My goal as a teacher is to create an independent learner. Whether a student studies with me for one year or ten, I want her to leave with skills and the ability to learn on her own. From the very beginning, I involve her in her own learning process. I teach her how to learn. More accurately, I allow her to discover how SHE learns. That’s the best individualized instruction has to offer. An opportunity for a student to understand herself and the way she learns in a non-judgmental, warm and discerning environment.
WHY ARE STICKERS SO EFFECTIVE?
They’re colorful. Immediate. Every kind imaginable. Large enough to adorn your car, tiny enough to decorate a fingernail. All about cars, tree houses, panda bears, ladybugs. There are stickers for anyone and everyone.
Because stickers are so appealing, it’s easy to miss their subtler pedagogical and educational benefits.
- Don’t require handwriting. A child too young to write an instruction to herself can use stickers to convey a message in an expressive and personal manner. A child who has messy handwriting or is self conscious about their writing may prefer to use a sticker.
- Can be used with all ages including adults. (Adults may not connect with cartoon dinosaurs, but then again I had an adult student, age 65, who brought her own stickers because she didn’t like mine. What did she bring? Cows and spiders.)
- Allow students to connect music with their imagination. If they think that a stegosaurus sticker is just the thing for what they need to express, they’re right. Don’t second guess their choices.
- Empower a student by engaging her with the written music. She interacts and changes the page in a way she chooses.
- Describe and express without passing judgment. They are quite inadequate for the purpose of blaming a student. (I hope that you find this a plus. If not, please seek professional help.)
COMPARE THESE TWO SCENARIOS:
Ms. Clutterbuck’s solution.
Ms. Clutterbuck hears her student, Betsy, playing an C natural instead of an C sharp in her D Major Clementi Sonatina.
“Betsy! Stop! You are playing that ridiculous C Natural AGAIN!” she shrieks, jumping up to circle the C sharp in red pen.
Ms. Gobstop’s solution.
Note that the beach ball sticker gets the student’s attention, but the panda bear reaching up for something reminds her to open and slide in for the C sharp.
Ms. Gobstop, noticing that Betsy has forgotten, yet again, to play a C natural, even though she kindly wrote it in for her the week before, takes a different approach.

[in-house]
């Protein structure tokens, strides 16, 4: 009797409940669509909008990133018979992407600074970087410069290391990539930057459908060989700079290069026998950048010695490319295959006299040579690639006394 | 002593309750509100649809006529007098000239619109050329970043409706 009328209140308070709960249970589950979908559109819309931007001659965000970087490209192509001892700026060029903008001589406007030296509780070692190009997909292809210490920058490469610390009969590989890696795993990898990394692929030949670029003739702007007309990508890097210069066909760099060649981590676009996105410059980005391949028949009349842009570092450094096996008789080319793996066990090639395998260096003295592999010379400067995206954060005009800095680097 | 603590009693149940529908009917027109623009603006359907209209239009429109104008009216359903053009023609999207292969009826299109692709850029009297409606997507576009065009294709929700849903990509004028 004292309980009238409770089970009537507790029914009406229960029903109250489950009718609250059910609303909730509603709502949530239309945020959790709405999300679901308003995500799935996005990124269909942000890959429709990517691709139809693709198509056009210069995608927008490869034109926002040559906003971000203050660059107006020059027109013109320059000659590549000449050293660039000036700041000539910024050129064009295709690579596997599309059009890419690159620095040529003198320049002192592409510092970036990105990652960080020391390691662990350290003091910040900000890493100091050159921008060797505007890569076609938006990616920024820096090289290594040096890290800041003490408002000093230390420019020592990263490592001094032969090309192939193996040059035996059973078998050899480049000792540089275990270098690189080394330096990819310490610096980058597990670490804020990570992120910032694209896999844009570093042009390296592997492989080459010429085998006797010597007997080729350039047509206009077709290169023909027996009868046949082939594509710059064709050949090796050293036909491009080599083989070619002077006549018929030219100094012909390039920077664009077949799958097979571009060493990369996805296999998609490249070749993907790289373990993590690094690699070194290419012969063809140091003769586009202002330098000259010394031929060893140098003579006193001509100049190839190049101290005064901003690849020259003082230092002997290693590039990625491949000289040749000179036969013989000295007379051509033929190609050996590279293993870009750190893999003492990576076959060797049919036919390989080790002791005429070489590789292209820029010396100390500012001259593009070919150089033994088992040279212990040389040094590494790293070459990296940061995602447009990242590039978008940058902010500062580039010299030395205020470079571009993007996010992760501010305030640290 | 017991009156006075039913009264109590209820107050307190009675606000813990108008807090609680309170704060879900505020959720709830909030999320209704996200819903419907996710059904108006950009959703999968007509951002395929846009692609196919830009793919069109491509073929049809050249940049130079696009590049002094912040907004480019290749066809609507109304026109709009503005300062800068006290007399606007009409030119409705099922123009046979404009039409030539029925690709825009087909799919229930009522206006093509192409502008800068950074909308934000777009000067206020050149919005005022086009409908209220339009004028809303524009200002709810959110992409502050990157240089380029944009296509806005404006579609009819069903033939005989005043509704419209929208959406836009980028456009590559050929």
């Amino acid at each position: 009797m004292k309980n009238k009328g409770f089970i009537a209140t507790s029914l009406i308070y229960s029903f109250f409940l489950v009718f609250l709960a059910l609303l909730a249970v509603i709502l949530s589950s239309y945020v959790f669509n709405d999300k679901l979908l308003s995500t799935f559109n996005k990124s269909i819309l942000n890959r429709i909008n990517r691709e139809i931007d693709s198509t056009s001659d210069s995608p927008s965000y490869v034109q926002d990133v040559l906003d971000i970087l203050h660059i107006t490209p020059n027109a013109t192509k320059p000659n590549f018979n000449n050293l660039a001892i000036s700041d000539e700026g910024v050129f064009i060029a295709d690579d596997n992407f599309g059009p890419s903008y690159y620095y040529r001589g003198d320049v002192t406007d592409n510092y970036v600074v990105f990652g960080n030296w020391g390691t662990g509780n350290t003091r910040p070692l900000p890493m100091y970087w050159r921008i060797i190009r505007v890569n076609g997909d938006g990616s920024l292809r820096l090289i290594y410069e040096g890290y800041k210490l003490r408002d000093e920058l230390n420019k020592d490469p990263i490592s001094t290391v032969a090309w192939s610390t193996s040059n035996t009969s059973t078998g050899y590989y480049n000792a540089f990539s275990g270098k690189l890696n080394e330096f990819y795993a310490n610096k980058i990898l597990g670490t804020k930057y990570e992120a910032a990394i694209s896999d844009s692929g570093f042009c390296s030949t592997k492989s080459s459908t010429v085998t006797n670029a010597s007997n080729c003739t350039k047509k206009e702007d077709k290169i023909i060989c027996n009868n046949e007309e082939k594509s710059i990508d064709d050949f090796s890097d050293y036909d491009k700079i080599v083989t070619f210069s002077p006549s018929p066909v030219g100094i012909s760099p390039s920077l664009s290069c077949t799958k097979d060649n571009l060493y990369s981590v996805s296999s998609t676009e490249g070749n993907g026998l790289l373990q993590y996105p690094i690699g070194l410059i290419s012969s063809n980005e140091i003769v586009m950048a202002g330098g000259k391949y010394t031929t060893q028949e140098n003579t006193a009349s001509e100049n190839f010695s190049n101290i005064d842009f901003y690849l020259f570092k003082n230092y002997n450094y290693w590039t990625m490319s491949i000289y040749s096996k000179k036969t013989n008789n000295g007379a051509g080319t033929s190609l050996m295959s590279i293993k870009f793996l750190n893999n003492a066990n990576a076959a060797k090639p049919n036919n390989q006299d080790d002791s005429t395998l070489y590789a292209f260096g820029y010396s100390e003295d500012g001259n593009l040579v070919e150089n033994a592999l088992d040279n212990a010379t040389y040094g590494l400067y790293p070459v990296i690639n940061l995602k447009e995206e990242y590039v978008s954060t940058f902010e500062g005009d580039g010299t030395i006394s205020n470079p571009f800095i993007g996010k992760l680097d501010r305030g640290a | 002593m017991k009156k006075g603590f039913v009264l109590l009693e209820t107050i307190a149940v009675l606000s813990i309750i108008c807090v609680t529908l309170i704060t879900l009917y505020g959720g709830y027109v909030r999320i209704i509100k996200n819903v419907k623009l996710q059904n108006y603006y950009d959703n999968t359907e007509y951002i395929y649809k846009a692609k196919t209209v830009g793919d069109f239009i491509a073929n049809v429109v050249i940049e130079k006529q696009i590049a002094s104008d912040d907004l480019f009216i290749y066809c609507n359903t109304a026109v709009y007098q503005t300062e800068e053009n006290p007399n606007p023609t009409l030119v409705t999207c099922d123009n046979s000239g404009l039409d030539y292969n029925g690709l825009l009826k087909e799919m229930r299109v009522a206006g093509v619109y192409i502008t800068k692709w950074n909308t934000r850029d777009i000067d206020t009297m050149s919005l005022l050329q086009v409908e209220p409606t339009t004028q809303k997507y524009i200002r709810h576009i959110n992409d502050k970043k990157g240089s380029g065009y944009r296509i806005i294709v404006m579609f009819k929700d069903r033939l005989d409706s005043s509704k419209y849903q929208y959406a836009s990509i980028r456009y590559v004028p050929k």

“Betsy,” she asks, “Would you like to put some stickers there to help you remember to open your hand and slide in for the C sharp?”
Which approach would you prefer as a student? It’s more than just a matter of one being kind and the other not. It’s about effectiveness. Ms. Clutterbuck layers anxiety and disappointment on top of a (non-life-threatening) error. Ms. Gobstop lifts the problem out of the morass of guilt and into an imaginative place of problem-solving and whimsy.
Some ideas to involve a student using stickers:
- “The two phrases that start this piece are a little different. One of them sounds like a question and one sounds like an answer. Which one sounds more like a question to you?” Demonstrate the two phrases for them – perhaps even reversing their order.
- Are there any places you noticed were difficult for you? Would you like to remind yourself of anything to remember in this piece?
- What’s your favorite part of this piece? Should we put a sticker there to celebrate that moment?
- Is there a moment in this piece that you find difficult? What sticker might give you a little extra confidence if we put it there?
These pictures are from recent lessons where my students used stickers to interpret the music and solve problems.
A chain of ladybugs leads Iliana to the Coda of Elissa Milne’s brilliant piece Groovy Movie from Easy Little Peppers.
Iliana showing off her ladybug sticker chain.
In the Lynes Sonatina from the Sonatinas Book One, Tasha used this little hedgehog to remind her that when this theme returned it was different. The other animal reminded her left hand to stay put. The week after we did this she returned with the entire piece memorized including the correct notes in the recapitulation. She also used Colored Highlighter Tape.
In this piece from Piano Town Lessons Level Two, Mady was having a hard time remembering what the V7 chords felt like when the notes were broken up. She thought that putting little red mushrooms on each V7 chord might help her remember how it felt when she saw the notes one-at-a-time. She was right!
I challenge you to try using stickers this way in your teaching today. Even if you think you’re too serious. Even if you think your students are too good, bad, stupid, brilliant, or sophisticated. You may be surprised. Who will you try it with today?
This set of stickers looks versatile and interesting. Remember when you’re looking for stickers that big isn’t necessarily better. Lots of different sizes and styles are the way to go.
These “motivational stickers” won’t cut it if you’re trying to use stickers as more than rewards. They have their place, but you’ll need more creative options.
Here are some others to give you ideas. Remember to think outside your own particular piano teacher box!